By the way, what can you do if you simply don’t know how to do a problem? Will spending an extra minute or two help? The vast majority of the time, no. If you can’t do it in the normal time (or perhaps about 30 seconds above normal time), then this just means that you don’t actually know what you’re doing, since there is a “normal-time” solution. Spending even more time, then, is not going to do much (except blow time).

And finally we get to the portion of the report that mimics real-life conditions the best: what the report calls the early care / late guessing condition. In this scenario, the test-taker takes additional time on some early number of questions and then has to guess on questions towards the end in order to finish the test on time. There’s one more not-so-minor detail. This scenario assumed that, for the early care (extra time) situation, the tester would answer every single question correctly. That is: you spend more time, you automatically get it right. I don’t need to point out that it doesn’t usually work that way, right? : )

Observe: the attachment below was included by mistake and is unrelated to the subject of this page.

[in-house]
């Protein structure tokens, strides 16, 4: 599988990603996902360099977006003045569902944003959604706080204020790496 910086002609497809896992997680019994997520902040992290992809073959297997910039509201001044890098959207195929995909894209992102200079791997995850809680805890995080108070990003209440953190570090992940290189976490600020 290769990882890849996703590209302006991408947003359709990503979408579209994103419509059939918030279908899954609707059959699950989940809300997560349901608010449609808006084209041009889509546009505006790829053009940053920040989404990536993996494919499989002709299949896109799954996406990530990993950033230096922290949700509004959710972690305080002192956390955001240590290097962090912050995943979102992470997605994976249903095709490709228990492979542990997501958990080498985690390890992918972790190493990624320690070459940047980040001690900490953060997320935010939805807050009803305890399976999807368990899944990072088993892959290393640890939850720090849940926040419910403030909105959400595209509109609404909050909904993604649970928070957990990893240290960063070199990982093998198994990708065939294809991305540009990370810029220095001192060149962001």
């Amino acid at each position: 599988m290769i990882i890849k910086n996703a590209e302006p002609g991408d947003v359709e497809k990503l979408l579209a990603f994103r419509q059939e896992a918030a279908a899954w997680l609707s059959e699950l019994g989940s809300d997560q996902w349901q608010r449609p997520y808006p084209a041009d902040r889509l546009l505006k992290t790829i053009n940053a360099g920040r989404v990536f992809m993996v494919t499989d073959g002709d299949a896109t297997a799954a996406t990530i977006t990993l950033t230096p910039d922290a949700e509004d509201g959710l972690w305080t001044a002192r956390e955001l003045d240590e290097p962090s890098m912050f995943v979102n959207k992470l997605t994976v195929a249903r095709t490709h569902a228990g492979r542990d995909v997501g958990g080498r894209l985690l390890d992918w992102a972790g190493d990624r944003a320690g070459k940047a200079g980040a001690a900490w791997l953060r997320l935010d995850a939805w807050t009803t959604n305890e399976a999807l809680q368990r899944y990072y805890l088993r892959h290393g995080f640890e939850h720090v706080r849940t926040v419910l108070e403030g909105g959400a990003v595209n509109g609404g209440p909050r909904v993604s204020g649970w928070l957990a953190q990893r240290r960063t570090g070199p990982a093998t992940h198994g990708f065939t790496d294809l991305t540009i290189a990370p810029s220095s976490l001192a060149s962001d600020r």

If a test-taker with a true scoring level of 500 answers the first 5 questions correctly, then that test-taker is likely to end up with a higher-than-500 score as long as he doesn’t guess on more than 6 questions at the end. That sounds pretty good—until you remember that this requires a 500-level tester to answer the first 5 questions in a row correctly. Again, remember what happens when you answer questions correctly.

What about a tester at the 780 level? This tester has a pretty good shot at answering the first 5 in a row correctly. In this scenario, however, the tester cannot guess on more than a single question at the end without the score dropping below 780. Only 1 question!! If this tester answers the first 10 questions in a row correctly, he can guess on no more than 3 questions at the end before the score level drops below 780.

What does all of this mean?